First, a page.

Designer, writer, and television presenter, Kevin McCloud leapt into our consciousness with his vastly successful Grand Designs show on Channel 4. This month, the affable architectural business owner talks about why space is so good for the soul.
In both architecture and life, space is a canvas for our existence. It’s where our dreams take shape, our memories are housed, and our deepest emotions find room to breathe. A well-designed space is not merely a container of things; it’s a reflection of who we are.
Kevin believes this shift towards a more personalized, autobiographical approach to our living spaces is indeed a healthy development. He often mentions that the architecture of a home is a silent dialogue between form and function, finding fascination in how space can be a balm for the soul.
In our frenzied world, the need for solitude and personal space has never been more acute. Our homes must be more than mere shelters; they must be sanctuaries. The quality of light, the texture of materials, the flow of air – every detail matters in creating a place where one can retreat and rejuvenate.
This concept was particularly prevalent when filming the most recent series of Grand Designs: The Streets. Not only did the almost futuristic properties stand as a testament to quality, but each had a tremendous sense of space. In 2023, this requirement is stronger than it has ever been in all his years of design.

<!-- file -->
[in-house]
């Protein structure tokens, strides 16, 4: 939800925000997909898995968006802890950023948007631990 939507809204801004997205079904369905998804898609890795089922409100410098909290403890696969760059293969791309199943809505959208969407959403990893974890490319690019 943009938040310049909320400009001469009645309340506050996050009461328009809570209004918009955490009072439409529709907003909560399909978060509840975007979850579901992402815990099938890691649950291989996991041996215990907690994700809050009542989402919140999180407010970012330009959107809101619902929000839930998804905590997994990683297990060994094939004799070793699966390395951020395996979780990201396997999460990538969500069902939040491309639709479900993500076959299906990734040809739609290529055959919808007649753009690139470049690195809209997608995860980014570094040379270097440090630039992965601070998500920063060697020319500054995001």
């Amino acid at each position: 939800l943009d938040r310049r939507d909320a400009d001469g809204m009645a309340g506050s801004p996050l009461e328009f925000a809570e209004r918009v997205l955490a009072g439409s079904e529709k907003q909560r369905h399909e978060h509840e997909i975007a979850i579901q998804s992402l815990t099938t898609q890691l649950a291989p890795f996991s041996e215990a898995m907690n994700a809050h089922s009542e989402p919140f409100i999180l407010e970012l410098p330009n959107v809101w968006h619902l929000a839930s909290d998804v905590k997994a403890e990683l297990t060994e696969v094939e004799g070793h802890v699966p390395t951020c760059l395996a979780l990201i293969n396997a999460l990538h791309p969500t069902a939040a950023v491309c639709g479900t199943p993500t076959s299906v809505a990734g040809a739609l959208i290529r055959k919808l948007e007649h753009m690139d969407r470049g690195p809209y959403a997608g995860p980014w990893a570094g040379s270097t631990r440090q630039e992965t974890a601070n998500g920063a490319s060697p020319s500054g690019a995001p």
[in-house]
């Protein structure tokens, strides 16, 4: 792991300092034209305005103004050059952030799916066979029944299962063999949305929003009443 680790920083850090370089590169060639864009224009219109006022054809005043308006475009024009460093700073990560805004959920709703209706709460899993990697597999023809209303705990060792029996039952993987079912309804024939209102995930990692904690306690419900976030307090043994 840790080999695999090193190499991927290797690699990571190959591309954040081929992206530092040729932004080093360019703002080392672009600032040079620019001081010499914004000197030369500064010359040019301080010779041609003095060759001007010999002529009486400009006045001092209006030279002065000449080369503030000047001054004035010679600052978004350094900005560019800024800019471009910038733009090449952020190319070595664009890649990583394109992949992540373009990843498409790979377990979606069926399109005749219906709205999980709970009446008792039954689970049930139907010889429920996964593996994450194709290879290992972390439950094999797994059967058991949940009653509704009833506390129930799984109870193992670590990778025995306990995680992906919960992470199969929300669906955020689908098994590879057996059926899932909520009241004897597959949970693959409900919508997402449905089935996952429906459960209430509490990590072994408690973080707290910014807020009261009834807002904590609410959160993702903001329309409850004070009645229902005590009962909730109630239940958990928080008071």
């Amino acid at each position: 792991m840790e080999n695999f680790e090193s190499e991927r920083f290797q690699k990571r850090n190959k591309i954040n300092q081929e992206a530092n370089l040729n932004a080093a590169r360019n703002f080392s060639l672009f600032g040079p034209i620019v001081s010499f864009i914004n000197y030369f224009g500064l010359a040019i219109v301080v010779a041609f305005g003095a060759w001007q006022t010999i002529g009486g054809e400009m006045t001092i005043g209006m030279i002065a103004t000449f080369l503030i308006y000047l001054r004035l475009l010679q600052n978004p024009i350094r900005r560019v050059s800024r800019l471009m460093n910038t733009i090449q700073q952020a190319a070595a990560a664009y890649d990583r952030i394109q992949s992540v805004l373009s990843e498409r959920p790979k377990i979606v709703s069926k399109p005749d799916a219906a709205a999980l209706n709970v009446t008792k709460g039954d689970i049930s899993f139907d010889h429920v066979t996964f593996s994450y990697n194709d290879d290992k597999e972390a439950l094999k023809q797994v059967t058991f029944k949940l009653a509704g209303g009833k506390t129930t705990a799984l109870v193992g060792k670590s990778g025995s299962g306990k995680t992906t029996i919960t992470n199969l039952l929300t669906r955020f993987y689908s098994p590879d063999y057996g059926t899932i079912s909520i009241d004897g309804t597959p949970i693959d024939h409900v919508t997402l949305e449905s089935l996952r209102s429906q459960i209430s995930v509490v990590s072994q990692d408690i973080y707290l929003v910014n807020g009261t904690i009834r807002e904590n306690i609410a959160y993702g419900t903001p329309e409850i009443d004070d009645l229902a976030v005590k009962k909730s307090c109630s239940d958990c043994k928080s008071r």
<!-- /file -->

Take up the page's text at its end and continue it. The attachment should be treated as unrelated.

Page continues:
Perhaps it is a consequence of lockdown, or the fact more people work from home now, so are surrounded by people and work; but there definitely seems to be a counter-reaction that leads us to want to cherish and preserve the space we have, and Kevin appreciates that.
It’s a haven where we can disconnect from the cacophony of the world and reconnect with ourselves. It’s where we can indulge in the art of doing nothing – an art that has sadly been lost in our relentless pursuit of ‘more’.
Kevin encourages us to think about this in our homes and in our lives. Perhaps revise that concept of solitude, because no matter what the connotations are of the word, it categorically is not loneliness. Instead, he believes it is in solitude that we meet ourselves, unmasked and unburdened.